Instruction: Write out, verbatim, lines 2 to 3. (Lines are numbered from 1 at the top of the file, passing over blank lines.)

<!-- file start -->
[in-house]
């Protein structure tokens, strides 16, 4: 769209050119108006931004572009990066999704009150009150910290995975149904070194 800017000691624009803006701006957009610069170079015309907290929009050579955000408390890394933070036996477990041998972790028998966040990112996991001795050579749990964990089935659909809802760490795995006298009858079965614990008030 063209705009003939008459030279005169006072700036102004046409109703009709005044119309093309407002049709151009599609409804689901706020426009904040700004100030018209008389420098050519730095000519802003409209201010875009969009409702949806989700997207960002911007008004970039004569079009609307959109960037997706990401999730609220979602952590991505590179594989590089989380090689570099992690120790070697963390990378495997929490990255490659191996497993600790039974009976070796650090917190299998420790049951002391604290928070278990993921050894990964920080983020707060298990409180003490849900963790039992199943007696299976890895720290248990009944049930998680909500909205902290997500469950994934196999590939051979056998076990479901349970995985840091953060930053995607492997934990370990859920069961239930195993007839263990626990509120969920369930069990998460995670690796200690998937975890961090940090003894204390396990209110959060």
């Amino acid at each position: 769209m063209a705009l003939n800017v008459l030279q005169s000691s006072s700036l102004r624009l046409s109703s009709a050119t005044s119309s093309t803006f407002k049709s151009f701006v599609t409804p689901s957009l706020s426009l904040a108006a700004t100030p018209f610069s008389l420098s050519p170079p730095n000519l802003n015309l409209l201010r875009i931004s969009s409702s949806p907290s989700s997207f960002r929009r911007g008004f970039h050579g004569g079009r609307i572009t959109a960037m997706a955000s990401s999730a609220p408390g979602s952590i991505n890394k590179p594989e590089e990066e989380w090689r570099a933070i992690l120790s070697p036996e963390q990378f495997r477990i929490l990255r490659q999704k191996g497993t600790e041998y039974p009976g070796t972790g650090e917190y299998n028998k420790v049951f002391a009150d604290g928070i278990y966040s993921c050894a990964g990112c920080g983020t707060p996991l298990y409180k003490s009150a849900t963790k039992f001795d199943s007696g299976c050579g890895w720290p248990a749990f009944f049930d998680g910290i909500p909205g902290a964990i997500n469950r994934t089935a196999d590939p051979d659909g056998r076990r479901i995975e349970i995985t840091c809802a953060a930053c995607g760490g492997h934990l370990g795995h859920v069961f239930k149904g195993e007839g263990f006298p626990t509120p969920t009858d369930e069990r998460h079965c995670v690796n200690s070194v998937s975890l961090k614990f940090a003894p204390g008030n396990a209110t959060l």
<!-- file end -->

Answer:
């Protein structure tokens, strides 16, 4: 769209050119108006931004572009990066999704009150009150910290995975149904070194 800017000691624009803006701006957009610069170079015309907290929009050579955000408390890394933070036996477990041998972790028998966040990112996991001795050579749990964990089935659909809802760490795995006298009858079965614990008030 063209705009003939008459030279005169006072700036102004046409109703009709005044119309093309407002049709151009599609409804689901706020426009904040700004100030018209008389420098050519730095000519802003409209201010875009969009409702949806989700997207960002911007008004970039004569079009609307959109960037997706990401999730609220979602952590991505590179594989590089989380090689570099992690120790070697963390990378495997929490990255490659191996497993600790039974009976070796650090917190299998420790049951002391604290928070278990993921050894990964920080983020707060298990409180003490849900963790039992199943007696299976890895720290248990009944049930998680909500909205902290997500469950994934196999590939051979056998076990479901349970995985840091953060930053995607492997934990370990859920069961239930195993007839263990626990509120969920369930069990998460995670690796200690998937975890961090940090003894204390396990209110959060």
């Amino acid at each position: 769209m063209a705009l003939n800017v008459l030279q005169s000691s006072s700036l102004r624009l046409s109703s009709a050119t005044s119309s093309t803006f407002k049709s151009f701006v599609t409804p689901s957009l706020s426009l904040a108006a700004t100030p018209f610069s008389l420098s050519p170079p730095n000519l802003n015309l409209l201010r875009i931004s969009s409702s949806p907290s989700s997207f960002r929009r911007g008004f970039h050579g004569g079009r609307i572009t959109a960037m997706a955000s990401s999730a609220p408390g979602s952590i991505n890394k590179p594989e590089e990066e989380w090689r570099a933070i992690l120790s070697p036996e963390q990378f495997r477990i929490l990255r490659q999704k191996g497993t600790e041998y039974p009976g070796t972790g650090e917190y299998n028998k420790v049951f002391a009150d604290g928070i278990y966040s993921c050894a990964g990112c920080g983020t707060p996991l298990y409180k003490s009150a849900t963790k039992f001795d199943s007696g299976c050579g890895w720290p248990a749990f009944f049930d998680g910290i909500p909205g902290a964990i997500n469950r994934t089935a196999d590939p051979d659909g056998r076990r479901i995975e349970i995985t840091c809802a953060a930053c995607g760490g492997h934990l370990g795995h859920v069961f239930k149904g195993e007839g263990f006298p626990t509120p969920t009858d369930e069990r998460h079965c995670v690796n200690s070194v998937s975890l961090k614990f940090a003894p204390g008030n396990a209110t959060l």